Newspapers and news portals have been the most conventional and popular medium for conveying local, regional, national and international news to the readers.

The media serves us to provide the latest information and events taking place in different parts of the world through a network of correspondents and news agencies. Myanmar’s major news portals also shape and influence the views, opinions and attitudes of millions of readers across the globe, especially throughout South and Southeast Asia, Myanmar.

The Irrawaddy is one of the widely circulated English-language news portals in Southeast Asia, especially Myanmar. It is also widely known in South East Asia. It is very popular in Myanmar. Policymakers, decision-makers, diplomats, academicians, researchers, and businessmen read this news publication regularly. Its hard-hitting insightful editorials and opinions are keenly followed by the government, lawmakers, diplomats and business people alike.

The Irrawaddy is just one example of publications published in both English and Burmese, with a primary focus on Burma and Southeast Asia. It is regarded as one of the foremost journalistic publications dealing with political, social, economic and cultural developments in Burma.

In addition to news, it features in-depth political analysis and interviews with a wide range of Burma experts, business leaders, democracy activists and other influential figures.

But it’s a matter of sorrow that news outlets such as the one above do not perform a positive role in the Rohingya refugee crisis.

Although they are vocal in favour of the democratic rights activists in Myanmar, in the case of the Rohingya refugee crisis, they have not been playing a sufficient role in circulating news, articles, opinions, and write-ups massively to create public opinion and help mount international pressure on the Myanmar junta.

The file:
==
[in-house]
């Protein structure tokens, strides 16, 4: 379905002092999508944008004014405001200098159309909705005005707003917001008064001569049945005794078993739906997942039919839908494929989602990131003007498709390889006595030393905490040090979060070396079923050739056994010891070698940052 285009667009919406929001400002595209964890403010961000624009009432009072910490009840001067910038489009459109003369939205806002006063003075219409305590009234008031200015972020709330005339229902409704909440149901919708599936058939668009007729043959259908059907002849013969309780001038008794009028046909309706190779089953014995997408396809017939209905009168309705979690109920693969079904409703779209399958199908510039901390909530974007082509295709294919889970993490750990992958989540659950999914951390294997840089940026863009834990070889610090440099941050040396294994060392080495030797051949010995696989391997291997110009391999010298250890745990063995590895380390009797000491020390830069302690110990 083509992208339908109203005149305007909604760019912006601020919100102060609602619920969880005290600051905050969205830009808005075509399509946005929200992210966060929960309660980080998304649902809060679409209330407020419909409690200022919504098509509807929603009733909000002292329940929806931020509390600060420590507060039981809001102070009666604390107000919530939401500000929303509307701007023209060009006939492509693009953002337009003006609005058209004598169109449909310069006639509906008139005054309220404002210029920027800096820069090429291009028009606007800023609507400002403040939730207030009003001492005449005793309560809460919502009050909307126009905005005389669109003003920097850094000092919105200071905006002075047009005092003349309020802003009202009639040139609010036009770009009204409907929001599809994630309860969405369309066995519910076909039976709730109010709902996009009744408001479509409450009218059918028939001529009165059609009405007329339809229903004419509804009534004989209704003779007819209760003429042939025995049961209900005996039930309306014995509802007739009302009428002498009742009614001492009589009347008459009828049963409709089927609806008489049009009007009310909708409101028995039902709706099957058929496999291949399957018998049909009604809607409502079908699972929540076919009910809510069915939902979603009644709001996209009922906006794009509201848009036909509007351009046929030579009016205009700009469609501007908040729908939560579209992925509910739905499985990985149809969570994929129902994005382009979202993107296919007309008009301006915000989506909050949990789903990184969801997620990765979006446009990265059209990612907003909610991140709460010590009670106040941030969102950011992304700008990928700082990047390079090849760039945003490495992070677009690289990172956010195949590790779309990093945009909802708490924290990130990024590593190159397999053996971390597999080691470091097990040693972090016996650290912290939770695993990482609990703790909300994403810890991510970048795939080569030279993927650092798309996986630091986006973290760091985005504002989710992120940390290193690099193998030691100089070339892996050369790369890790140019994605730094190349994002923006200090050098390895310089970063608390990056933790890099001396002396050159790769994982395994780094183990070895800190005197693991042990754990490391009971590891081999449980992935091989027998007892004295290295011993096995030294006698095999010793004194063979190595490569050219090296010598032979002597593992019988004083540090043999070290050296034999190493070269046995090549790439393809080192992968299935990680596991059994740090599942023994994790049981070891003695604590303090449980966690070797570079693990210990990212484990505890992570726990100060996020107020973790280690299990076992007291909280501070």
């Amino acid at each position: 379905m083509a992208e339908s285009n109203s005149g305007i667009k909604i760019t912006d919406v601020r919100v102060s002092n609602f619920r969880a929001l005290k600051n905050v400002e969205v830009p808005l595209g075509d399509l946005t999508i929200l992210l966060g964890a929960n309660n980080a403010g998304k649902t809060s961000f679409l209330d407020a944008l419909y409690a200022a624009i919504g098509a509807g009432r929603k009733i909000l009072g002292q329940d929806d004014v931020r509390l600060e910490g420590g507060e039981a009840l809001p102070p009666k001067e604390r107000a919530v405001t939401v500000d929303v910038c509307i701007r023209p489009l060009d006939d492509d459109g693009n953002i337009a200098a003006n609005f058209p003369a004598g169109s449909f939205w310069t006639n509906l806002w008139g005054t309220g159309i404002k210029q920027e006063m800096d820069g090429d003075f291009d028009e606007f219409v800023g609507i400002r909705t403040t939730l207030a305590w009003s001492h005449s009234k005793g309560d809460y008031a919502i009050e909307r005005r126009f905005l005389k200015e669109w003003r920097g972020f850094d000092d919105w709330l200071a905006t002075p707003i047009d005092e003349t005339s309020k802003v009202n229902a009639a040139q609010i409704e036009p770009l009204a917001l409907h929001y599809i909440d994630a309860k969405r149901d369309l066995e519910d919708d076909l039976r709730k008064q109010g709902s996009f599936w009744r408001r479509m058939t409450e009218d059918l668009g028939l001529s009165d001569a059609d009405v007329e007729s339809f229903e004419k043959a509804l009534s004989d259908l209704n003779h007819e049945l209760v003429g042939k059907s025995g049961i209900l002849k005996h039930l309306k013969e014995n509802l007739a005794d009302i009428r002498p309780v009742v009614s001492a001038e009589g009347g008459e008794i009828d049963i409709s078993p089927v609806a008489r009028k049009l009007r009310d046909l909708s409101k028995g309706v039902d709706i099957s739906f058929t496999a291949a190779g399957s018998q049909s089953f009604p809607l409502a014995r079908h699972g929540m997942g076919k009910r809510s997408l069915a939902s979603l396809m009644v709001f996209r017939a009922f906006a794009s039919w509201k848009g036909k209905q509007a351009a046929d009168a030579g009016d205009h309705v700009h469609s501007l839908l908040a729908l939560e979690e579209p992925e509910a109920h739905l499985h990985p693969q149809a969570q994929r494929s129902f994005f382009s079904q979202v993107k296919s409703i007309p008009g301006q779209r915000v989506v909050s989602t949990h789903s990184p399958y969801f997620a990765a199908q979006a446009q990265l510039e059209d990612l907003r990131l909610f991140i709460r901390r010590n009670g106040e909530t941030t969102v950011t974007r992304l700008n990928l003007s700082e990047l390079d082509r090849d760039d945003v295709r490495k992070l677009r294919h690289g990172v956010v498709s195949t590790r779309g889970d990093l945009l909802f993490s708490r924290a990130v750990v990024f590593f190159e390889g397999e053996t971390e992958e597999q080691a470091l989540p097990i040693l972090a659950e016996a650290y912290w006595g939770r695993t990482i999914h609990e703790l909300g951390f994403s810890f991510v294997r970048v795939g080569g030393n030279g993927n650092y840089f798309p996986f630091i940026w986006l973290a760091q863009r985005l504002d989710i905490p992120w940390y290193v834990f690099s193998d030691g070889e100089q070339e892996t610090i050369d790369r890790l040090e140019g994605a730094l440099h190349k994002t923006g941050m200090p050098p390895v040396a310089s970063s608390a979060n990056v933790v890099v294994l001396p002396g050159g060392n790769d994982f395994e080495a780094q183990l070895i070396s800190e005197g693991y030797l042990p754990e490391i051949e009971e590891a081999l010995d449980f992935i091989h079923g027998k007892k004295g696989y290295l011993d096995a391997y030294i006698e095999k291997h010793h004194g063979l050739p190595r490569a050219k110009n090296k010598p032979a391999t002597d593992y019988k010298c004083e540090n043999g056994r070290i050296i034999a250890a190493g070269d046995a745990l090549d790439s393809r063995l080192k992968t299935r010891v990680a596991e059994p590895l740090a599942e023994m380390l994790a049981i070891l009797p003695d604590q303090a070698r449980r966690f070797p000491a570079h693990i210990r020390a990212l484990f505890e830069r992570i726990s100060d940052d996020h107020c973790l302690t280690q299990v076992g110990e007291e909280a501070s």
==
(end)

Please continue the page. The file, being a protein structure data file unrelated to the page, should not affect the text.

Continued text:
It’s a matter of disappointment that the media has not been playing its due role. It seems that newspapers have no special interest in publishing the Rohingya affairs write-ups because it promotes the interest of the major Burmese. But on the Rohingya issue, the media must come out and take a stance.

They must understand, remember and recognise that Rohingyas are also the people of Myanmar. If we focus on the Rohingya issue with a few articles on the subject per month could change a lot.

The government of Myanmar, its decision-makers and its people are well known to the media. Thus, it is very easy for news portals to influence the policymakers and people of Myanmar and to some extent the decision-makers and leaders of whole South Asian countries.

The Rohingya refugees could be solved one day and the whole region will be stable. The role of the media would be very positive and sufficient in this regard.

The news outlets that are outspoken in favour of democratic rights in Myanmar and strident critics of human rights violations on the Burmese by the Myanmar military—must show the same stance in favour of the Rohingya rights and oppression.